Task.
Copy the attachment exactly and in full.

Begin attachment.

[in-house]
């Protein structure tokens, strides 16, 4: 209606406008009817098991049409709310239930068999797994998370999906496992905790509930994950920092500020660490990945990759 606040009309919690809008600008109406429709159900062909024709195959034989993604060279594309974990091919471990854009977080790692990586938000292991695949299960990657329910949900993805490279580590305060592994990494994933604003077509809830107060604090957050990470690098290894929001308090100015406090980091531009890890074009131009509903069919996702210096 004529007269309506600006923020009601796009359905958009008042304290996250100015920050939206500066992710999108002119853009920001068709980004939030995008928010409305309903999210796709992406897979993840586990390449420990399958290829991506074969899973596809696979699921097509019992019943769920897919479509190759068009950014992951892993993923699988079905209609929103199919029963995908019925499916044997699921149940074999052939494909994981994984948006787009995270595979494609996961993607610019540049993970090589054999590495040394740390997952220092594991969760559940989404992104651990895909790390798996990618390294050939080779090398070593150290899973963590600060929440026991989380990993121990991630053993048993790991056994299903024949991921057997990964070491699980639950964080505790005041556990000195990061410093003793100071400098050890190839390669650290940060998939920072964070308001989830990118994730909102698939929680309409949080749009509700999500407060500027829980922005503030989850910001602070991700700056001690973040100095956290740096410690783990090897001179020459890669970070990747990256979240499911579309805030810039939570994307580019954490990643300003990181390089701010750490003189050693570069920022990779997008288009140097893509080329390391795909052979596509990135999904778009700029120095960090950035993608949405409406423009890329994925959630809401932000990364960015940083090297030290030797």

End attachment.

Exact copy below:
[in-house]
């Protein structure tokens, strides 16, 4: 209606406008009817098991049409709310239930068999797994998370999906496992905790509930994950920092500020660490990945990759 606040009309919690809008600008109406429709159900062909024709195959034989993604060279594309974990091919471990854009977080790692990586938000292991695949299960990657329910949900993805490279580590305060592994990494994933604003077509809830107060604090957050990470690098290894929001308090100015406090980091531009890890074009131009509903069919996702210096 004529007269309506600006923020009601796009359905958009008042304290996250100015920050939206500066992710999108002119853009920001068709980004939030995008928010409305309903999210796709992406897979993840586990390449420990399958290829991506074969899973596809696979699921097509019992019943769920897919479509190759068009950014992951892993993923699988079905209609929103199919029963995908019925499916044997699921149940074999052939494909994981994984948006787009995270595979494609996961993607610019540049993970090589054999590495040394740390997952220092594991969760559940989404992104651990895909790390798996990618390294050939080779090398070593150290899973963590600060929440026991989380990993121990991630053993048993790991056994299903024949991921057997990964070491699980639950964080505790005041556990000195990061410093003793100071400098050890190839390669650290940060998939920072964070308001989830990118994730909102698939929680309409949080749009509700999500407060500027829980922005503030989850910001602070991700700056001690973040100095956290740096410690783990090897001179020459890669970070990747990256979240499911579309805030810039939570994307580019954490990643300003990181390089701010750490003189050693570069920022990779997008288009140097893509080329390391795909052979596509990135999904778009700029120095960090950035993608949405409406423009890329994925959630809401932000990364960015940083090297030290030797």